|Josh Beckett’s delivery. (Icon/SMI)|
Josh Beckett has become one of the premier postseason pitchers in the big leagues. After winning a ring with the Marlins, he was traded to the Red Sox and was on a Series winner again last year. Expectations were high for him this year, but some niggling injuries and bouts of ineffectiveness have caused his ERA to balloon to 4.34, more than a run higher than it was last year. What might be causing Beckett’s problems and what can the data tell us about Beckett’s most recent injury?
First, while Beckett’s ERA is significantly higher this year, that number is deceiving. If we look deeper at his peripherals, we see that he is pitching very similarly to last year. Beckett’s strikeouts per game and walks per game are almost identical to 2007 and he is giving up only slightly more home runs per fly ball. Because of that, his FIP is basically the same as last year.
His line drive percentage, his infield fly rate and his ground ball percent are down. He is pitching better than his ERA suggests, but not quite what like last year. Obviously, a lot has been written about Beckett and I don’t have much to add about his mechanics and Mike Fast did a great job of profiling Beckett and John Walsh showed just how good Beckett’s curveball was. I want to focus on Beckett this year and, specifically, his last start.
Beckett is mostly a fastball/curveball pitcher, but he will mix in a few other pitches. Here is his movement chart.
Besides those two pitches, Beckett throws a sinker that bores in to right-handed batters more than it sinks and a cutter that basically has no horizontal movement. Sometimes people call that cutter a slider, but this year Beckett is average 93 mph with that pitch, so it definitely is a cutter, not a hard slider. Regular readers might notice that when I profiled Gavin Floyd and Pedro Martinez I wasn’t in love with their sliders that offered little movement. While Beckett doesn’t use his cutter very often, and reports are he doesn’t control the pitch well, it has the potential to be a plus pitch because of the sheer speed of the pitch. If a pitcher throws a ball with little horizontal movement at 85 mph, that is quite different from throwing it 93 mph. Beckett also throws a straight change to left-handed batters, but this pitch has less than a six mph differential from his fastball, so it isn’t really a quality pitch now.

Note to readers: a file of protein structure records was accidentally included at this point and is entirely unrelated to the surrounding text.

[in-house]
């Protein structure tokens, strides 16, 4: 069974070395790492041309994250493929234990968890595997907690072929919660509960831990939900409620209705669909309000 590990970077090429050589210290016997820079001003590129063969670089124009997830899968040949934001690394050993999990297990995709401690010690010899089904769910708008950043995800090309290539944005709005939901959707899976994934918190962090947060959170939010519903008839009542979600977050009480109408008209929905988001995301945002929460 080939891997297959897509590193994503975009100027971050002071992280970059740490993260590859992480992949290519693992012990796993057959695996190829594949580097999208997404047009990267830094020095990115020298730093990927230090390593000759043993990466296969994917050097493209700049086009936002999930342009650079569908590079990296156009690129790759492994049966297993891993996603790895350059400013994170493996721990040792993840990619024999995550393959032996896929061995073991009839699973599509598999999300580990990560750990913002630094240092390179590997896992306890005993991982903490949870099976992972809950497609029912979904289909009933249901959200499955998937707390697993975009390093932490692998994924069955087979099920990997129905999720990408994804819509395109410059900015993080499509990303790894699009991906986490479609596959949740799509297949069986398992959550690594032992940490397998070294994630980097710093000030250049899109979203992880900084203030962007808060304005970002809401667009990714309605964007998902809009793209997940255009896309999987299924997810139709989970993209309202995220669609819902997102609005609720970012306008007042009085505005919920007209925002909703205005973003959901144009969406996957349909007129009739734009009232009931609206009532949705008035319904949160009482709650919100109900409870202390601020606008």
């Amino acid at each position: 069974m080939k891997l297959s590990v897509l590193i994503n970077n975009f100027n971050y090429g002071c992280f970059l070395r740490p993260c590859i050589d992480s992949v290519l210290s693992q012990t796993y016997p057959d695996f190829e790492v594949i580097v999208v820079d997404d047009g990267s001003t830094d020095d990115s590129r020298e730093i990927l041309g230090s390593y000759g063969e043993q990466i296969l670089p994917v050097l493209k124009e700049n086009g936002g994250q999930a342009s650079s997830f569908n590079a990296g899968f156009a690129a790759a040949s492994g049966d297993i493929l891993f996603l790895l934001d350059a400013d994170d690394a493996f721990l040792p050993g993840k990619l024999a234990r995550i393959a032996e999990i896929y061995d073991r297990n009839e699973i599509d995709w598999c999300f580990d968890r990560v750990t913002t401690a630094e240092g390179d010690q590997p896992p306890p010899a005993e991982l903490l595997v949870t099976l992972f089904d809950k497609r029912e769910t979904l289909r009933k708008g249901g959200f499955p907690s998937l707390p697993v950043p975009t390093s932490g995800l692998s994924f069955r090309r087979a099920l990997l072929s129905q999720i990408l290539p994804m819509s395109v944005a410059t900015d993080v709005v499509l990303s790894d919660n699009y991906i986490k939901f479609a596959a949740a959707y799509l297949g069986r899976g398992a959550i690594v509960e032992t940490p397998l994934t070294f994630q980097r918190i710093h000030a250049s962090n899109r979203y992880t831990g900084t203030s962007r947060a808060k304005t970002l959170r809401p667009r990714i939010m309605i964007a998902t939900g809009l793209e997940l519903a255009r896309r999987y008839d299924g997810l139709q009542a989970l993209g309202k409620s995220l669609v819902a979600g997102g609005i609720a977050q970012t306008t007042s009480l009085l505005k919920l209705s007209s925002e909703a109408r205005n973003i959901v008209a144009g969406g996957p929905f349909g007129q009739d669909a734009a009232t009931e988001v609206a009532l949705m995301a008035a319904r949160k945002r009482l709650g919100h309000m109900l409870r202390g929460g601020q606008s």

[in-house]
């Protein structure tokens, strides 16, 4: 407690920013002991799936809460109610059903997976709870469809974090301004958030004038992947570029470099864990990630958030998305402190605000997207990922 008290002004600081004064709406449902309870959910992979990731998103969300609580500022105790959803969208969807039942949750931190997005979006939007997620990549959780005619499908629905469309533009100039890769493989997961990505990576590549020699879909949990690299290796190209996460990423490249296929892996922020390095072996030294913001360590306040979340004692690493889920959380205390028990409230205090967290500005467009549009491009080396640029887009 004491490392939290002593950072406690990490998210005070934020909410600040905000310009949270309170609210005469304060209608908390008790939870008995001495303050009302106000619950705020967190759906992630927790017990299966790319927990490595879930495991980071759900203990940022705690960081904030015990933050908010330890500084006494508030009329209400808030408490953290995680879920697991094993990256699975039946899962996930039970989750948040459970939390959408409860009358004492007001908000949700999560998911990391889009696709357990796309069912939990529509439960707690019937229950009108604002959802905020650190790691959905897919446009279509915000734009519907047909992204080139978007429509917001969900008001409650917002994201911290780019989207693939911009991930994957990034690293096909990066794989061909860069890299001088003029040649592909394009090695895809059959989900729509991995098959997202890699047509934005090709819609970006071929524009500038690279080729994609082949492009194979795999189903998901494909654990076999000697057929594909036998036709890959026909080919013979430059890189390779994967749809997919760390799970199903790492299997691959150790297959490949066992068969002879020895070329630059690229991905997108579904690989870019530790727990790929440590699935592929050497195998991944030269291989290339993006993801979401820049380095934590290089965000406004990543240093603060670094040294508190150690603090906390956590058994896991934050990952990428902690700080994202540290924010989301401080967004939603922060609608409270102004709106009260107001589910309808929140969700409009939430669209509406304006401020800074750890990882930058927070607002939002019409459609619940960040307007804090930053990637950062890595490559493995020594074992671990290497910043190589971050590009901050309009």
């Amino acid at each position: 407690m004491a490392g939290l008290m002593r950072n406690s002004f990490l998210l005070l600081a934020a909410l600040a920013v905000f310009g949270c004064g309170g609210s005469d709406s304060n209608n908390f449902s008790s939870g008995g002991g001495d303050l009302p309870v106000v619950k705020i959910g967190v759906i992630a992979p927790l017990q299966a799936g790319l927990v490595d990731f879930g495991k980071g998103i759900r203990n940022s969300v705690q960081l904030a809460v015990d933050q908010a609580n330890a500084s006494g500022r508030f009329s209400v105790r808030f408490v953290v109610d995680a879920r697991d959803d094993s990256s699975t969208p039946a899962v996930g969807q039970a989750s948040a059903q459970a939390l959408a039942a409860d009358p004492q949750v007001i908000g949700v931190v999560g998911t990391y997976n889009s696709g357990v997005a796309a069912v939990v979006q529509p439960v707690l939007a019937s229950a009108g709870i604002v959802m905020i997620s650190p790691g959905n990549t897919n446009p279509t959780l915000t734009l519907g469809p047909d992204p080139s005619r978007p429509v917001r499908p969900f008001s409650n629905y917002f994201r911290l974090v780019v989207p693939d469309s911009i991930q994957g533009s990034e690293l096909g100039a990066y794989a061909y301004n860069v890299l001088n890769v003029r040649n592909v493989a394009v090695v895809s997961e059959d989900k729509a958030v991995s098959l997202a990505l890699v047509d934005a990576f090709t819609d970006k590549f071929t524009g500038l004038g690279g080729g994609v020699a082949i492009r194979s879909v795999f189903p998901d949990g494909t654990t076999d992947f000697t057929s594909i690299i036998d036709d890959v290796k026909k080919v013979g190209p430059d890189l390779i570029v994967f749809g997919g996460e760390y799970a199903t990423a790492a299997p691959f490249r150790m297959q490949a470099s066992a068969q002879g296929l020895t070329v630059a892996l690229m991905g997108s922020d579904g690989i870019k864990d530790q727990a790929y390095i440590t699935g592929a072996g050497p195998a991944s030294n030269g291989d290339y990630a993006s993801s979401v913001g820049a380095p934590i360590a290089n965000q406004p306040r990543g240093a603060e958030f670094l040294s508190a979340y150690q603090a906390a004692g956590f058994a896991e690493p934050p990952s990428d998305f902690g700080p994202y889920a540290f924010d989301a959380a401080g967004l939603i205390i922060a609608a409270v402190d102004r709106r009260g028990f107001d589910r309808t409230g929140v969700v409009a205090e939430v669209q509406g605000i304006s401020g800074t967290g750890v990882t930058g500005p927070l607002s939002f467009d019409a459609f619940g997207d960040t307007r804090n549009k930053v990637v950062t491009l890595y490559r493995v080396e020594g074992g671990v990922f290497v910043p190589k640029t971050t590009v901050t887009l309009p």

Similarly to Ben Sheets, Beckett makes his living with his four-seam fastball and curveball. You may have heard many announcers say that starters can’t get by with just two pitches, but that simply isn’t the case, especially when both main pitches are plus-plus pitches and when they mesh together as well as these two pitchers’ fastballs and curveballs do. The danger when you rely on two pitches so heavily is that if something happens to one, the pitcher is in trouble.
Beckett’s wear pattern
To see how Josh Beckett has held up this year, we can look at his wear pattern. A wear pattern is a plot of the speed and movement of a certain pitch by a pitcher as the year goes on. Here is Beckett’s wear pattern for his fastball.
The black dots are the speed of the pitch averaged for each game with the error bars representing the spread in the data for that game. The velocity corresponds to the left axis in mph and the red and blue dots are the movement of the pitch and correspond to the axis on the right comparing that pitch to a ball thrown without spin.